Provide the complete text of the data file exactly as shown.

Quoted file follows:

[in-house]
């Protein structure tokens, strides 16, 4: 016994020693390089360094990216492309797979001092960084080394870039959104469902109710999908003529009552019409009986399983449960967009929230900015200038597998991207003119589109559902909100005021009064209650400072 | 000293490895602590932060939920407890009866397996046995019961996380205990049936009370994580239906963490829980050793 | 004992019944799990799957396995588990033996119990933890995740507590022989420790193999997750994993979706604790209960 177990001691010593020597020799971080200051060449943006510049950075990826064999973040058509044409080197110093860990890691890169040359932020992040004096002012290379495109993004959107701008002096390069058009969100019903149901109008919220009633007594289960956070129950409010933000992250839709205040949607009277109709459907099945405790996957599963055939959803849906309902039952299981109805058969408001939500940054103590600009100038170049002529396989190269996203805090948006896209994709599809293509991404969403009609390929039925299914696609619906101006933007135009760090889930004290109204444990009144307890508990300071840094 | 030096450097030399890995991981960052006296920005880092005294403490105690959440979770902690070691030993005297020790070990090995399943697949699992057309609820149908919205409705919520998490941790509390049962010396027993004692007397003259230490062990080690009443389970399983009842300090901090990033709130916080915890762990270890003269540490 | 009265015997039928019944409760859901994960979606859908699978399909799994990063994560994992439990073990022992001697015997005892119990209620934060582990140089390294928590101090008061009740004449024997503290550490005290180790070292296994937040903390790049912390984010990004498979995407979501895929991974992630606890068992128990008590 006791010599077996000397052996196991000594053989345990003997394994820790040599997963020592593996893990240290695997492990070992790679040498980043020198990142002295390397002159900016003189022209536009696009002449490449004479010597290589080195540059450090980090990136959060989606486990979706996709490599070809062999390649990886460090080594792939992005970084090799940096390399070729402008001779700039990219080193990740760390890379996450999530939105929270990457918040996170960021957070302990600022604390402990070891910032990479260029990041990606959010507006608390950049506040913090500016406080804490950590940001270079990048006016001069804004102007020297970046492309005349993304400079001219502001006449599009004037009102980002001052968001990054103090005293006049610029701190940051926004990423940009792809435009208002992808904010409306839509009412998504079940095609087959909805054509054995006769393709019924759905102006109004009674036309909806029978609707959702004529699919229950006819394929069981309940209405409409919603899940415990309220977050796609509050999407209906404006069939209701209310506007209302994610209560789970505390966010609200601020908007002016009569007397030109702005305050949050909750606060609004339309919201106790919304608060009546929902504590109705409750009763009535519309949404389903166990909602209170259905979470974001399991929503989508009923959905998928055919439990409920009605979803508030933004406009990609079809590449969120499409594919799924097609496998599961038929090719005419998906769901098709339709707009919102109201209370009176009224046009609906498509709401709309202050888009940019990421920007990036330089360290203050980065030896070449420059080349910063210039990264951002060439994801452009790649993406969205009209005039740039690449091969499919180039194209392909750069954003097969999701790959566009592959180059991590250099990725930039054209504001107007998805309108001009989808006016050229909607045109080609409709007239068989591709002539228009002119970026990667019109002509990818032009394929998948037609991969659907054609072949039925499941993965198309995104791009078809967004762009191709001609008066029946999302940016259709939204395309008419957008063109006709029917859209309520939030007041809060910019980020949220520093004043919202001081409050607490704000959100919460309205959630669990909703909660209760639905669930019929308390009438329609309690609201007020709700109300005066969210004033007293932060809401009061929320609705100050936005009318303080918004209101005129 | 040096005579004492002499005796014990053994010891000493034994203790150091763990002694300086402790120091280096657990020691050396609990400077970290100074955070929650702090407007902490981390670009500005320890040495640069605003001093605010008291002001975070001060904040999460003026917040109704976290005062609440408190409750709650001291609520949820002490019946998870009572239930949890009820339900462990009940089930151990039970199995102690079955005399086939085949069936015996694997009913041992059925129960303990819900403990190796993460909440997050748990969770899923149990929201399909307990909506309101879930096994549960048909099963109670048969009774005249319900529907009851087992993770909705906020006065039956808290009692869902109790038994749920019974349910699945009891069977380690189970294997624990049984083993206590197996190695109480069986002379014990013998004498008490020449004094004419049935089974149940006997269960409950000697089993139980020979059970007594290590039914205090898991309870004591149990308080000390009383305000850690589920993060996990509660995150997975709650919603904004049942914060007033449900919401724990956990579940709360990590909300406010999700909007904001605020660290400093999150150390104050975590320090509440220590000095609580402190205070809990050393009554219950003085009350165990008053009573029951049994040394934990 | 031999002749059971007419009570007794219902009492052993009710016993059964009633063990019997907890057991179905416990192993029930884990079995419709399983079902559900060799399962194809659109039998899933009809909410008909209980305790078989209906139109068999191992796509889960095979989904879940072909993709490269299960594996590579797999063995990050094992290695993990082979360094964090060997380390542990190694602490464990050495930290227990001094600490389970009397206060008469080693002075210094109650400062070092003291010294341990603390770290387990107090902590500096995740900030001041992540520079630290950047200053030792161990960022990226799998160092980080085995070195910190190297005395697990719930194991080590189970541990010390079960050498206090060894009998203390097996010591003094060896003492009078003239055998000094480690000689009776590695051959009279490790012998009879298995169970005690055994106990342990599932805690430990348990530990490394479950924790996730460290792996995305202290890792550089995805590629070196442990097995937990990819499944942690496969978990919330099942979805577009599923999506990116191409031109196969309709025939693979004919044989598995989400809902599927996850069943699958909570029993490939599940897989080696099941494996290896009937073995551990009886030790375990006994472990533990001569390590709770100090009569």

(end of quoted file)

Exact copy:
[in-house]
């Protein structure tokens, strides 16, 4: 016994020693390089360094990216492309797979001092960084080394870039959104469902109710999908003529009552019409009986399983449960967009929230900015200038597998991207003119589109559902909100005021009064209650400072 | 000293490895602590932060939920407890009866397996046995019961996380205990049936009370994580239906963490829980050793 | 004992019944799990799957396995588990033996119990933890995740507590022989420790193999997750994993979706604790209960 177990001691010593020597020799971080200051060449943006510049950075990826064999973040058509044409080197110093860990890691890169040359932020992040004096002012290379495109993004959107701008002096390069058009969100019903149901109008919220009633007594289960956070129950409010933000992250839709205040949607009277109709459907099945405790996957599963055939959803849906309902039952299981109805058969408001939500940054103590600009100038170049002529396989190269996203805090948006896209994709599809293509991404969403009609390929039925299914696609619906101006933007135009760090889930004290109204444990009144307890508990300071840094 | 030096450097030399890995991981960052006296920005880092005294403490105690959440979770902690070691030993005297020790070990090995399943697949699992057309609820149908919205409705919520998490941790509390049962010396027993004692007397003259230490062990080690009443389970399983009842300090901090990033709130916080915890762990270890003269540490 | 009265015997039928019944409760859901994960979606859908699978399909799994990063994560994992439990073990022992001697015997005892119990209620934060582990140089390294928590101090008061009740004449024997503290550490005290180790070292296994937040903390790049912390984010990004498979995407979501895929991974992630606890068992128990008590 006791010599077996000397052996196991000594053989345990003997394994820790040599997963020592593996893990240290695997492990070992790679040498980043020198990142002295390397002159900016003189022209536009696009002449490449004479010597290589080195540059450090980090990136959060989606486990979706996709490599070809062999390649990886460090080594792939992005970084090799940096390399070729402008001779700039990219080193990740760390890379996450999530939105929270990457918040996170960021957070302990600022604390402990070891910032990479260029990041990606959010507006608390950049506040913090500016406080804490950590940001270079990048006016001069804004102007020297970046492309005349993304400079001219502001006449599009004037009102980002001052968001990054103090005293006049610029701190940051926004990423940009792809435009208002992808904010409306839509009412998504079940095609087959909805054509054995006769393709019924759905102006109004009674036309909806029978609707959702004529699919229950006819394929069981309940209405409409919603899940415990309220977050796609509050999407209906404006069939209701209310506007209302994610209560789970505390966010609200601020908007002016009569007397030109702005305050949050909750606060609004339309919201106790919304608060009546929902504590109705409750009763009535519309949404389903166990909602209170259905979470974001399991929503989508009923959905998928055919439990409920009605979803508030933004406009990609079809590449969120499409594919799924097609496998599961038929090719005419998906769901098709339709707009919102109201209370009176009224046009609906498509709401709309202050888009940019990421920007990036330089360290203050980065030896070449420059080349910063210039990264951002060439994801452009790649993406969205009209005039740039690449091969499919180039194209392909750069954003097969999701790959566009592959180059991590250099990725930039054209504001107007998805309108001009989808006016050229909607045109080609409709007239068989591709002539228009002119970026990667019109002509990818032009394929998948037609991969659907054609072949039925499941993965198309995104791009078809967004762009191709001609008066029946999302940016259709939204395309008419957008063109006709029917859209309520939030007041809060910019980020949220520093004043919202001081409050607490704000959100919460309205959630669990909703909660209760639905669930019929308390009438329609309690609201007020709700109300005066969210004033007293932060809401009061929320609705100050936005009318303080918004209101005129 | 040096005579004492002499005796014990053994010891000493034994203790150091763990002694300086402790120091280096657990020691050396609990400077970290100074955070929650702090407007902490981390670009500005320890040495640069605003001093605010008291002001975070001060904040999460003026917040109704976290005062609440408190409750709650001291609520949820002490019946998870009572239930949890009820339900462990009940089930151990039970199995102690079955005399086939085949069936015996694997009913041992059925129960303990819900403990190796993460909440997050748990969770899923149990929201399909307990909506309101879930096994549960048909099963109670048969009774005249319900529907009851087992993770909705906020006065039956808290009692869902109790038994749920019974349910699945009891069977380690189970294997624990049984083993206590197996190695109480069986002379014990013998004498008490020449004094004419049935089974149940006997269960409950000697089993139980020979059970007594290590039914205090898991309870004591149990308080000390009383305000850690589920993060996990509660995150997975709650919603904004049942914060007033449900919401724990956990579940709360990590909300406010999700909007904001605020660290400093999150150390104050975590320090509440220590000095609580402190205070809990050393009554219950003085009350165990008053009573029951049994040394934990 | 031999002749059971007419009570007794219902009492052993009710016993059964009633063990019997907890057991179905416990192993029930884990079995419709399983079902559900060799399962194809659109039998899933009809909410008909209980305790078989209906139109068999191992796509889960095979989904879940072909993709490269299960594996590579797999063995990050094992290695993990082979360094964090060997380390542990190694602490464990050495930290227990001094600490389970009397206060008469080693002075210094109650400062070092003291010294341990603390770290387990107090902590500096995740900030001041992540520079630290950047200053030792161990960022990226799998160092980080085995070195910190190297005395697990719930194991080590189970541990010390079960050498206090060894009998203390097996010591003094060896003492009078003239055998000094480690000689009776590695051959009279490790012998009879298995169970005690055994106990342990599932805690430990348990530990490394479950924790996730460290792996995305202290890792550089995805590629070196442990097995937990990819499944942690496969978990919330099942979805577009599923999506990116191409031109196969309709025939693979004919044989598995989400809902599927996850069943699958909570029993490939599940897989080696099941494996290896009937073995551990009886030790375990006994472990533990001569390590709770100090009569």